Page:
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The Role of Adenosine-Producing Ectoenzymes in the Control of the Immune Homeostasis

Call for Papers

Adenosine (ADO) is a purine nucleoside that plays a key role in several biochemical processes, such as neuromodulation and vasodilation, energy transfer as adenosine triphosphate (ATP), and signal transduction as cyclic adenosine monophosphate (cAMP).

ADO and ATP play opposite roles in the control of immune response and inflammation. ATP is released by activated, stressed, or necrotic cells during inflammation and upon interaction with P2 purinergic receptors can activate chemotaxis of immune cells, production of reactive oxygen species by neutrophils, and release of proinflammatory cytokines by myeloid cells. In contrast, ADO, upon interaction with G protein coupled receptors, abrogates the function of T cells, NK cells, and macrophages, promotes the generation of tolerogenic antigen-presenting cells, and stimulates the generation and the activation of regulatory T cells and myeloid derived suppressor cells.

The extracellular balance between ATP and ADO is crucial during inflammatory response, since high levels of ATP are detected very early at the inflammatory site, whereas ADO is required to stop the inflammatory process. Ectoenzymes that are located on the cell surface have a key role in this process, since they exert their enzymatic activity in the extracellular compartment where they convert ATP to ADO. The “canonical” pathway involves an ectonucleoside triphosphate diphosphohydrolase-1 (ENTPD1/ CD39) that converts ATP to AMP. The “alternative” pathway includes an ectonucleotide pyrophosphatase/phosphodiesterase 1 (ENPP1/ CD203a or PC-1) that converts either ATP or ADPR (produced by ADP-ribosyl cyclase/CD38 from NAD+ ) to AMP. In both pathways, an ecto-5'-nucleotidase (CD73) converts AMP to ADO.

In the last years, the expression of ADO-producing ectoenzymes has been demonstrated on regulatory cell subsets and tumor cells. Moreover, several studies have addressed the role of these molecules in the onset of different human diseases. In particular, an increased expression and function of CD73 and CD39, as well as CD38, have been detected in different human tumors. On the other hand, a loss of the expression and function of these molecules has been demonstrated in patients with autoimmune/inflammatory diseases, where the control of the inflammatory and immune response results altered.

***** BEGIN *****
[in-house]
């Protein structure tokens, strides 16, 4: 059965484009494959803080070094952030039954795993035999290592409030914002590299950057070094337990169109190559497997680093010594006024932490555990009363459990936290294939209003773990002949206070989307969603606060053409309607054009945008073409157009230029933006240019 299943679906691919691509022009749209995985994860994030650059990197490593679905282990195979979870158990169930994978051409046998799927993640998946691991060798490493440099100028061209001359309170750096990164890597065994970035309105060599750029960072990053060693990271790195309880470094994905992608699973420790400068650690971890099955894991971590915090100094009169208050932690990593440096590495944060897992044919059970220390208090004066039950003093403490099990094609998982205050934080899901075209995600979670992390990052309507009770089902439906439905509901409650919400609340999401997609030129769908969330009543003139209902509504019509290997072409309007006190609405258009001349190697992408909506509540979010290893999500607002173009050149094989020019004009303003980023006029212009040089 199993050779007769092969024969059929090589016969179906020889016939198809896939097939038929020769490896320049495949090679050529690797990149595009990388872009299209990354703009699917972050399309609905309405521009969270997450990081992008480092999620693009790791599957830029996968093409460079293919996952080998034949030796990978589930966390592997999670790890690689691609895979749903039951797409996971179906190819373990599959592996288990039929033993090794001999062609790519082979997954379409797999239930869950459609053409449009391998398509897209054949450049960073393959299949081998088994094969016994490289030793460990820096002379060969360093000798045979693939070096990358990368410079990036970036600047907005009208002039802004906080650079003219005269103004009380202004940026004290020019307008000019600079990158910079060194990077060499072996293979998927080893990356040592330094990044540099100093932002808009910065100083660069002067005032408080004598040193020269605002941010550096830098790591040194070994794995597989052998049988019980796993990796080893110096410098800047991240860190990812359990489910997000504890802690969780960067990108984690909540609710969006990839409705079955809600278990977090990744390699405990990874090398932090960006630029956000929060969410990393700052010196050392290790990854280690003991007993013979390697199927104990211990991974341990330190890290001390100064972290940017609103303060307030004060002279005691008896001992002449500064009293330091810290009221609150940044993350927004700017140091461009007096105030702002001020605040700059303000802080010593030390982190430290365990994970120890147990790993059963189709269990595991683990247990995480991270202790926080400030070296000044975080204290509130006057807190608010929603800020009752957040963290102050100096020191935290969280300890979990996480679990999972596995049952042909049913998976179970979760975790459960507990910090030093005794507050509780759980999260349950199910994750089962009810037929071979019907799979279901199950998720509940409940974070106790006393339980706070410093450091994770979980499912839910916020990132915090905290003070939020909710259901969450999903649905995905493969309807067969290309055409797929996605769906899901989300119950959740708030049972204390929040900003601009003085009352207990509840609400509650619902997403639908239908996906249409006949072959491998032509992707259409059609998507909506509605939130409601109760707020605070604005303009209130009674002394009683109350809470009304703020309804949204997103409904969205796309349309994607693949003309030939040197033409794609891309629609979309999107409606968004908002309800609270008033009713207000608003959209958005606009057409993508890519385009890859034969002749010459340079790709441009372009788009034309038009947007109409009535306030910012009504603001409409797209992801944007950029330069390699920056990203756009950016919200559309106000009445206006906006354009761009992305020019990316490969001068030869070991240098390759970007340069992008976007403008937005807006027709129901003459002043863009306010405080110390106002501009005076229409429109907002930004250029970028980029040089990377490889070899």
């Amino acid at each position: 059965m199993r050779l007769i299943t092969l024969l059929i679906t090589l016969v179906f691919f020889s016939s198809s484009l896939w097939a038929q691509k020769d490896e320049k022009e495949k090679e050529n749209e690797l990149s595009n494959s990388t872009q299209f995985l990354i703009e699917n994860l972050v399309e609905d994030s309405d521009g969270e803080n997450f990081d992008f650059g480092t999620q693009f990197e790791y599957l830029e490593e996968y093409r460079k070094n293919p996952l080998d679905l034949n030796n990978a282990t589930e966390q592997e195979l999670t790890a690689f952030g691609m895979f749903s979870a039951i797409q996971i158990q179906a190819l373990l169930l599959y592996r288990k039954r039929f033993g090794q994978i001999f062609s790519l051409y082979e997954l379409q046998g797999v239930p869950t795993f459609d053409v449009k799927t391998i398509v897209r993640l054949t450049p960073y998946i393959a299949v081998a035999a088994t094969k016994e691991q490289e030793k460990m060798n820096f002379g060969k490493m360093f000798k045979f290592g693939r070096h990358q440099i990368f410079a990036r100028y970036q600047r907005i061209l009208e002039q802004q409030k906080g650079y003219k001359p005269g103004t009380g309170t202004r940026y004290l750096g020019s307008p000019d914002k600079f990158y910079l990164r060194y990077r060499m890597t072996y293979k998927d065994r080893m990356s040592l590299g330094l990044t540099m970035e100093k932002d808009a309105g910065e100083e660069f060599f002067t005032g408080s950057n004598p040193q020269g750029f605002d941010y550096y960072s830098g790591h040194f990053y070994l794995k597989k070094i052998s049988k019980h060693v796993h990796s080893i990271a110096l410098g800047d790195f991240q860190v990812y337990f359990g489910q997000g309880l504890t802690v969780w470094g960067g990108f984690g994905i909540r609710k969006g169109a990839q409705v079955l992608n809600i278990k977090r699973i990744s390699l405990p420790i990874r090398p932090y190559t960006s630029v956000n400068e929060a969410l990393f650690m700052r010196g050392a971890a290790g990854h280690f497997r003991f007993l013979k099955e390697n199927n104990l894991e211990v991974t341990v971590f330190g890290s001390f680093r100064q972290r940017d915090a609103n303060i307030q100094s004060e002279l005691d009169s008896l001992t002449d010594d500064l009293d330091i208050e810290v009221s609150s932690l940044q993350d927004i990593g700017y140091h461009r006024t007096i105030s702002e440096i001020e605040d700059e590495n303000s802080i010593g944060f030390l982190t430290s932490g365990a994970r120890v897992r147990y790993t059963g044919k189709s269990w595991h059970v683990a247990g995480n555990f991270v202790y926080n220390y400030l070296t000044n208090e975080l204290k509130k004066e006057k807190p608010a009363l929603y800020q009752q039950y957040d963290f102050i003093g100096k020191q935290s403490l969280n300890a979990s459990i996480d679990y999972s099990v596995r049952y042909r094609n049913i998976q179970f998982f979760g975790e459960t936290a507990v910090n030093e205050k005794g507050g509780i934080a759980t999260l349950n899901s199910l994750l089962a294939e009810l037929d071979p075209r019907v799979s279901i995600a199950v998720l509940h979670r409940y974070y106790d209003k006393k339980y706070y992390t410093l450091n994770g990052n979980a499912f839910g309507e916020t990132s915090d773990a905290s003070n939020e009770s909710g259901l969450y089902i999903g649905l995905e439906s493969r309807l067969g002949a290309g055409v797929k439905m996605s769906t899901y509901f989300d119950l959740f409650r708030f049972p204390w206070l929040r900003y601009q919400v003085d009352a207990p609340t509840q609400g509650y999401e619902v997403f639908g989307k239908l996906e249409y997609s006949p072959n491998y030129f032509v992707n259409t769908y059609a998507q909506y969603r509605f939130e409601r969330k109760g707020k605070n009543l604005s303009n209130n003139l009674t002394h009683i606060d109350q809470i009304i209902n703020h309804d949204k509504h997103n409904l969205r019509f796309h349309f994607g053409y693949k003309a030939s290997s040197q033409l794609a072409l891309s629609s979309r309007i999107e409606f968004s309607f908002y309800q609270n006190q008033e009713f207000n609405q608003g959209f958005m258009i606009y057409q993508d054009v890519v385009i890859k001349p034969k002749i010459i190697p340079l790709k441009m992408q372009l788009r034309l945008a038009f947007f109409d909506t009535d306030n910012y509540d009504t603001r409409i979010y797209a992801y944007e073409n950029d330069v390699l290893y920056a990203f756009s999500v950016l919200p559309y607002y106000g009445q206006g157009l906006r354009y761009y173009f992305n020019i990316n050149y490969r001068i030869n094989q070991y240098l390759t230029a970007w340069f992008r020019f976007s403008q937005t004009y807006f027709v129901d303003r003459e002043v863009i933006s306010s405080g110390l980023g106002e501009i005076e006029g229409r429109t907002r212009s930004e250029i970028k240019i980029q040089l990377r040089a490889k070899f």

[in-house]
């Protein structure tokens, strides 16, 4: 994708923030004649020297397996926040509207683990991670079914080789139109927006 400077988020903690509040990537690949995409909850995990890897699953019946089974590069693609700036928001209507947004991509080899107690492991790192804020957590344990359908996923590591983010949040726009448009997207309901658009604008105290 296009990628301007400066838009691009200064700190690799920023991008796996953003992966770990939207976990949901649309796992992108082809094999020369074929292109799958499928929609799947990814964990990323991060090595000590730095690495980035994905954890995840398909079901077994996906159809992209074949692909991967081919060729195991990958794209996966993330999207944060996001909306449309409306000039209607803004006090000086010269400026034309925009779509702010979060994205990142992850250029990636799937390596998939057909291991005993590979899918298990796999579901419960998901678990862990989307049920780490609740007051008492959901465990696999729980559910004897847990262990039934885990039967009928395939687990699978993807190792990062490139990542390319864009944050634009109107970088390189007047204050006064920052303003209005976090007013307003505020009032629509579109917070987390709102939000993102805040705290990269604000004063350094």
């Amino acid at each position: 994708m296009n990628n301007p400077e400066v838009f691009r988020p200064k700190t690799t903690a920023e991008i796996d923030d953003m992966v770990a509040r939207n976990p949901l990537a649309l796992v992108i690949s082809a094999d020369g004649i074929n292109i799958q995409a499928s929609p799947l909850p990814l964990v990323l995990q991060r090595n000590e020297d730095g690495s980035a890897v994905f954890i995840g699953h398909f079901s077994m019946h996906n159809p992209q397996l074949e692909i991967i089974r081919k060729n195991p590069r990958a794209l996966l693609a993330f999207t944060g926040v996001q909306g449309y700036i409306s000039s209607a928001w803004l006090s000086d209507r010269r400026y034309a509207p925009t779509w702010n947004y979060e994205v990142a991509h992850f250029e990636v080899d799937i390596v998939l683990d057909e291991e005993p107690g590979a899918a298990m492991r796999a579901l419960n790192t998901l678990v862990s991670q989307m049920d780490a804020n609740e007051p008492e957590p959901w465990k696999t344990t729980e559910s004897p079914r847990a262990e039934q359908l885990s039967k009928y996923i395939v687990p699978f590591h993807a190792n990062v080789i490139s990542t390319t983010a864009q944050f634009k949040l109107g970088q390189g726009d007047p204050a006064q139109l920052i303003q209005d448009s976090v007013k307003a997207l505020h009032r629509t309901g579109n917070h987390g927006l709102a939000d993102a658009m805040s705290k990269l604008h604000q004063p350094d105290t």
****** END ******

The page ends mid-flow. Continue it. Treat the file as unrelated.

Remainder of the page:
These novel studies clearly demonstrated the important role of ADO-producing ectoenzymes in the control of ATP/ADO extracellular balance that in turn can regulate the immune response and inflammation. Thus, we are interested in papers that explore novel aspects concerning the expression and function of CD38, CD39, CD73, and CD203a/PC-1 both in physiological and pathological conditions.

Potential topics include but are not limited to the following:

  • The expression of ectoenzymes in solid and hematological tumors and their role in the onset and progression of the disease
  • Altered expression of ectoenzymes in regulatory cell subsets during autoimmune/inflammatory diseases and possible correlations with disease progression and severity
  • The expression and function of ectoenzymes at the site of infection, in patients with infectious diseases (virus, bacteria, and other parasites)
  • Regulation of the expression and function of ectoenzymes by cytokines and/or other molecules
  • Novel mechanism of regulation of the immune response and inflammatory process performed by ADO-producing ectoenzymes
  • Presence of ectoenzymes on exosomes and/or microvesicles derived from tumor cells or regulatory cell subsets

Authors can submit their manuscripts through the Manuscript Tracking System at

Submission DeadlineFriday, 2 February 2018
Publication DateJune 2018

Papers are published upon acceptance, regardless of the Special Issue publication date.

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